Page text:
Small businesses are the lifeblood of a thriving community. Encouraging their formation, growth and success is an imperative, ongoing mission.
That was the message delivered Monday afternoon, as civic leaders gathered at the Columbia Chamber of Commerce to officially launch National Small Business Week in the city.
Columbia has participated in the national event since 2012. This year, the Chamber will play host panels detailing contracting opportunities, a salute to small businesses, and a golf tournament as part of the week-long observation.
“Small businesses are vibrant and a strong economic force all across this nation,” Columbia mayor Steve Benjamin said Monday. “They are uniquely positioned to help us build Columbia into what we know it can and should be.”
Community leaders including Richland County Council Chairman Torrey Rush, Tom Felder, chairman of the city’s Small and Minority Business Advisory Council, and Chamber President and CEO Carl Blackstone echoed that message.
“The seminars we put on, the mentorships that we provide – (they increase) the ability to connect dots for folks,” Blackstone said. “In the small business world, there’s so many rules and regulations that you just don’t know about until you dig in. You can have the best business model in the world, but you’re not fully prepared for 100 percent of the hurdles that you’ve got to jump through. So we’re a resource. As much as we can help small business, we’d like to do that.”
According to 2014 sba.gov figures, there were 28.2 million small businesses in the United States in 2011. Small businesses made up 99.7% of U.S. employer firms, accounted for 63% of net new private-sector jobs, and provided 48.5% of private-sector employment nationwide. In South Carolina, small businesses employed 743,262 people, or 46.9% of the private workforce, in 2013, according to the Census Bureau’s Statistics of U.S. Businesses.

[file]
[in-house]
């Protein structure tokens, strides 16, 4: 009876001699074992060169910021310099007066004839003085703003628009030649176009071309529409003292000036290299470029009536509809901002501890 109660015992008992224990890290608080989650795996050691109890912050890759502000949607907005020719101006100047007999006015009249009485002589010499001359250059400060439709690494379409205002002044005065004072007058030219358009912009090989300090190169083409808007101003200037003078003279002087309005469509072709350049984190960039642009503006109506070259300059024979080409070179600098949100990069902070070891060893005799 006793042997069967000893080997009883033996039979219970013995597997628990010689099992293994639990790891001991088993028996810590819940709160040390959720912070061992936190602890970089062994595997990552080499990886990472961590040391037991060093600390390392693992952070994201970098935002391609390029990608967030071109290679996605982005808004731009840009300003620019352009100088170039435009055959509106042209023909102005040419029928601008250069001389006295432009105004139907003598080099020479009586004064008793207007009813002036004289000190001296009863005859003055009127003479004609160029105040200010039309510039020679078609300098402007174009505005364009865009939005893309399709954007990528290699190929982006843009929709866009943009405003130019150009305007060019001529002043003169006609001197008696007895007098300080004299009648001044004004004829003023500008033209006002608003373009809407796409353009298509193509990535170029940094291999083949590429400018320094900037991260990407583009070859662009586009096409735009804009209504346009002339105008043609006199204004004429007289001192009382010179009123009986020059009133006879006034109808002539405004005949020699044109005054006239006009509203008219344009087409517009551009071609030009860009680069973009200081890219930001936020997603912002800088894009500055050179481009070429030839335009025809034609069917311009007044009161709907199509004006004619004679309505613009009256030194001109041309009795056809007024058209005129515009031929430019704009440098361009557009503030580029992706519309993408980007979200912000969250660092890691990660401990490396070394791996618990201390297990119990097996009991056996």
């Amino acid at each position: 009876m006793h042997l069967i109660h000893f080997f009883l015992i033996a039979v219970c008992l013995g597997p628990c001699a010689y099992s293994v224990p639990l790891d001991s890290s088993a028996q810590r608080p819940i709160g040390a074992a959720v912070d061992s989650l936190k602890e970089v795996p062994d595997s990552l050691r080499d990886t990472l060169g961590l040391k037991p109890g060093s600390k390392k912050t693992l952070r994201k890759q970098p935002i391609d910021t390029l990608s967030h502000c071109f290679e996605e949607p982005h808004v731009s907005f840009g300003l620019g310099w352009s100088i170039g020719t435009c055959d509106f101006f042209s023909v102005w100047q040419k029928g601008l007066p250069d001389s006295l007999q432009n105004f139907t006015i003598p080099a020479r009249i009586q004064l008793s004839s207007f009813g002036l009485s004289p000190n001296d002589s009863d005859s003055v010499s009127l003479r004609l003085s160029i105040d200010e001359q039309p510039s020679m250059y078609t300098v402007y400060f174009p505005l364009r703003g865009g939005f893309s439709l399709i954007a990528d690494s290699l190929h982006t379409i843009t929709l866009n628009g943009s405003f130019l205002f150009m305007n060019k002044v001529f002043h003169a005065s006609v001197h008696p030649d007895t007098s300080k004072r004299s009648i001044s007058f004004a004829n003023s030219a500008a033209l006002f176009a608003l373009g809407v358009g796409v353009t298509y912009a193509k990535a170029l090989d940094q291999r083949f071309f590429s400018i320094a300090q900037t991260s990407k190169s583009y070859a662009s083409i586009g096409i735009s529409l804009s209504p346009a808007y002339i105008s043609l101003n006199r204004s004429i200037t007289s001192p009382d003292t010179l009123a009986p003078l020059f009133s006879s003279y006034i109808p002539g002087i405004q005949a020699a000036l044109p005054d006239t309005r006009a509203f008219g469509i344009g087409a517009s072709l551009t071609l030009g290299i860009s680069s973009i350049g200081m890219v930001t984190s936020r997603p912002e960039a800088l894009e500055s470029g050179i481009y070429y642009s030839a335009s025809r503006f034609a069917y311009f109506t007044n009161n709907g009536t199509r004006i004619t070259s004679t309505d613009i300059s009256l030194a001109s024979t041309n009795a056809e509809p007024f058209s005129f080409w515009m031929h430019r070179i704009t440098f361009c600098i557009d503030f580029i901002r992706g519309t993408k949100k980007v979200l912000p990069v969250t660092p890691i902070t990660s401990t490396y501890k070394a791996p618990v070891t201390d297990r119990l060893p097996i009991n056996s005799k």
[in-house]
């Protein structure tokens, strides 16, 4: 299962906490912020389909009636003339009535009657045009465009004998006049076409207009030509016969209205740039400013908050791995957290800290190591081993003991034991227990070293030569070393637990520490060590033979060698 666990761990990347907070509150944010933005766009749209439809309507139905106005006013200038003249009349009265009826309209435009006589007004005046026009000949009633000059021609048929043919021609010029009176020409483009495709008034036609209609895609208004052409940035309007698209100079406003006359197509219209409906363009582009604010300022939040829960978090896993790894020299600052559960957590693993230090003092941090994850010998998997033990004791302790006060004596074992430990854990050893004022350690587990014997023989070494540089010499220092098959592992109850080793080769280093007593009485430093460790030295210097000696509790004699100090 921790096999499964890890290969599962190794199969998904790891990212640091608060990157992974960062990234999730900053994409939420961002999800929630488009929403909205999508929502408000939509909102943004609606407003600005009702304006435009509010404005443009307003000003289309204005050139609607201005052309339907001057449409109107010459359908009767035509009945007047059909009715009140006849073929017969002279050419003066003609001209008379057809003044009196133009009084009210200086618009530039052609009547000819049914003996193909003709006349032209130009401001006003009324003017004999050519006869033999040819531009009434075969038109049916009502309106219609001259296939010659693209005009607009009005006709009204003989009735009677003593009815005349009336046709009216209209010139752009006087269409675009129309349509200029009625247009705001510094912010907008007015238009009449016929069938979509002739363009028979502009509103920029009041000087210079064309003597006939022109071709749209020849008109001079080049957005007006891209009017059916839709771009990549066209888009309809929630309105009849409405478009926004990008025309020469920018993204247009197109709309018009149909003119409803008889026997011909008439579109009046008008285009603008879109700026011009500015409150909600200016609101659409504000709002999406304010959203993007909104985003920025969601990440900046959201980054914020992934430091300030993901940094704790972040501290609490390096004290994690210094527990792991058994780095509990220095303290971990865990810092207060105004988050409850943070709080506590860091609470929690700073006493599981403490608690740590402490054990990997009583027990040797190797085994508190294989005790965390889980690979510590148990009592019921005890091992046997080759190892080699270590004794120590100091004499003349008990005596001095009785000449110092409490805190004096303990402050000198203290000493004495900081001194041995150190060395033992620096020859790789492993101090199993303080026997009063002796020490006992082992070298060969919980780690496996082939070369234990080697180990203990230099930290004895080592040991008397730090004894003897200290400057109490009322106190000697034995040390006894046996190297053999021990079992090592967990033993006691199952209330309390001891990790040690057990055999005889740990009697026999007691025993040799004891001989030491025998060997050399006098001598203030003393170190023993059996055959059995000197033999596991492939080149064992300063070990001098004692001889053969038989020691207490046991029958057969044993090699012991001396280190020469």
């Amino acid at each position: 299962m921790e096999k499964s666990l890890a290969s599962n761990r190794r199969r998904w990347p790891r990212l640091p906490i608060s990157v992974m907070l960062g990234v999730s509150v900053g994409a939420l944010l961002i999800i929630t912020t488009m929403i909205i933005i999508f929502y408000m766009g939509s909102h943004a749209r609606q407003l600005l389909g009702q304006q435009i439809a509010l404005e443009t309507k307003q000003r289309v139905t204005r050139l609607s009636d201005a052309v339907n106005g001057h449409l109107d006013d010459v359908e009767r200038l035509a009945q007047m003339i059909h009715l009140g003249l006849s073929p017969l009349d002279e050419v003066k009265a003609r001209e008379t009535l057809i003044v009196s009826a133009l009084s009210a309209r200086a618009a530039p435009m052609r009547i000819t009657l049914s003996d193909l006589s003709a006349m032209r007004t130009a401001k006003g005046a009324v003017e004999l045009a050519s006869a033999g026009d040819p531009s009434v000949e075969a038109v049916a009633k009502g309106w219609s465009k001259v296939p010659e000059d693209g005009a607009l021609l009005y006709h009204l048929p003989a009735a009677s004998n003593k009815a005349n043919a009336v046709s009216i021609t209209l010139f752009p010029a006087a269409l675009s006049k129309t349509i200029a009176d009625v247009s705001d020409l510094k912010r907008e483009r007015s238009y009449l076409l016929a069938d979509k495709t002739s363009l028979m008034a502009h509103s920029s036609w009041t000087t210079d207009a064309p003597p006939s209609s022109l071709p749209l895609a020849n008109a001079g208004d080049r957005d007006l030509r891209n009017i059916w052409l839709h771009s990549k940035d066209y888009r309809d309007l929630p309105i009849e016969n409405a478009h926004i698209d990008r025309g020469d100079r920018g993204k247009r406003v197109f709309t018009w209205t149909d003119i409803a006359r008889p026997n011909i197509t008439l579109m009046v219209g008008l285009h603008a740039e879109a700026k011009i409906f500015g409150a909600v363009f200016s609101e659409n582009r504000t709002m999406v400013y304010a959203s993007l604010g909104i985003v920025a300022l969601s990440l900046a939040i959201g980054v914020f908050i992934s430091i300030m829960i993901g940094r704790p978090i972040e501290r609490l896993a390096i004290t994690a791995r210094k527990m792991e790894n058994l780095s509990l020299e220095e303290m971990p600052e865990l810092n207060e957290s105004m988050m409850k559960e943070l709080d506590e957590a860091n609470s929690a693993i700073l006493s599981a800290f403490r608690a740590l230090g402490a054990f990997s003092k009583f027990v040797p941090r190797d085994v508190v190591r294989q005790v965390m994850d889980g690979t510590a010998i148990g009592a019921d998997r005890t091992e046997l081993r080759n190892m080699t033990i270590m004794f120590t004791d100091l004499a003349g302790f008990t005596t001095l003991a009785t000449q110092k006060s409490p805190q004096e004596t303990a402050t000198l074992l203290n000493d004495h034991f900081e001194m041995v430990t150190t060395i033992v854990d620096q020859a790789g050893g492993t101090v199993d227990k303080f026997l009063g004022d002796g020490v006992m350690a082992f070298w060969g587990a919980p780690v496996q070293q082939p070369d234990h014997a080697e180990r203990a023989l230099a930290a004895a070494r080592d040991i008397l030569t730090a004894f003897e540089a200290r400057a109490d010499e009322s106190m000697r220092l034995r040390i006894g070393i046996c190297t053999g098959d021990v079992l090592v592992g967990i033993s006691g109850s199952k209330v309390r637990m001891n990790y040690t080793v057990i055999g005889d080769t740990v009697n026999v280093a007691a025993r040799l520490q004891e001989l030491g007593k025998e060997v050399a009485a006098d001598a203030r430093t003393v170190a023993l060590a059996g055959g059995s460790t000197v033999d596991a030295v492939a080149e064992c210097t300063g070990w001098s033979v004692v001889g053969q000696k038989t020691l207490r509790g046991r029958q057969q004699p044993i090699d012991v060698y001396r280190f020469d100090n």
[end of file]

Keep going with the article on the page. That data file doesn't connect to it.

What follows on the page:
“Healthy small businesses serve as the foundation for the stable and strong economy in our region, and our Chamber provides the oxygen to make this happen,” Felder said.
A particular area of focus of National Small Business Week is women-owned businesses, said Lee Catoe, the Chamber’s vice president of community affairs and small business engagement.
A June 2015 article in Fortune magazine found that women-owned businesses grew 74% between 1997 and 2015 – 1.5 times the national average. Businesses owned by African-American women grew 322%, making black women the country’s fastest-growing group of entrepreneurs.
“When we look at small and minority businesses, one of the critical pieces is that of women-owned businesses,” Catoe said. “Historically, women-owned businesses tend not to survive as strongly. One of the reasons is not having the opportunity to network like we’re doing here. But as a result of our advisory council, we are improving the rate tremendously.”
Catoe, a state government veteran, saw a need to bolster small businesses during decades spent traveling around South Carolina.
“The biggest problem small businesses have is access, and the second one is capital,” Catoe said. The aim of the week-long series of events is to increase opportunities for both through networking.
“I tell you what my company does, you tell me what your company does, and there may be a possibility that we can develop some business,” Catoe said.